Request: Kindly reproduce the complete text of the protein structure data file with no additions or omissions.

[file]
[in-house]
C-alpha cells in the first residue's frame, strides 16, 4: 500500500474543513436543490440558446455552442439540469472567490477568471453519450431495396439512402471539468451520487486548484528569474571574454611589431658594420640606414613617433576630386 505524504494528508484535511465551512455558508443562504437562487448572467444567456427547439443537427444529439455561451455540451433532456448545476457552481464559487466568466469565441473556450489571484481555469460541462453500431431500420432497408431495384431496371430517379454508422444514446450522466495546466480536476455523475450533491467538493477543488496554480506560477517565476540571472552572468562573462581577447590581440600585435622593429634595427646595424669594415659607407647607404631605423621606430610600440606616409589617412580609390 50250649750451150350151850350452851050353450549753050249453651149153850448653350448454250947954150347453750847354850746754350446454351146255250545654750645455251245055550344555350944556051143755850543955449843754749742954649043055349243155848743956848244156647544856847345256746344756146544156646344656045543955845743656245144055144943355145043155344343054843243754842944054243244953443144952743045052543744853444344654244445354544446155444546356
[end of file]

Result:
[in-house]
C-alpha cells in the first residue's frame, strides 16, 4: 500500500474543513436543490440558446455552442439540469472567490477568471453519450431495396439512402471539468451520487486548484528569474571574454611589431658594420640606414613617433576630386 505524504494528508484535511465551512455558508443562504437562487448572467444567456427547439443537427444529439455561451455540451433532456448545476457552481464559487466568466469565441473556450489571484481555469460541462453500431431500420432497408431495384431496371430517379454508422444514446450522466495546466480536476455523475450533491467538493477543488496554480506560477517565476540571472552572468562573462581577447590581440600585435622593429634595427646595424669594415659607407647607404631605423621606430610600440606616409589617412580609390 50250649750451150350151850350452851050353450549753050249453651149153850448653350448454250947954150347453750847354850746754350446454351146255250545654750645455251245055550344555350944556051143755850543955449843754749742954649043055349243155848743956848244156647544856847345256746344756146544156646344656045543955845743656245144055144943355145043155344343054843243754842944054243244953443144952743045052543744853444344654244445354544446155444546356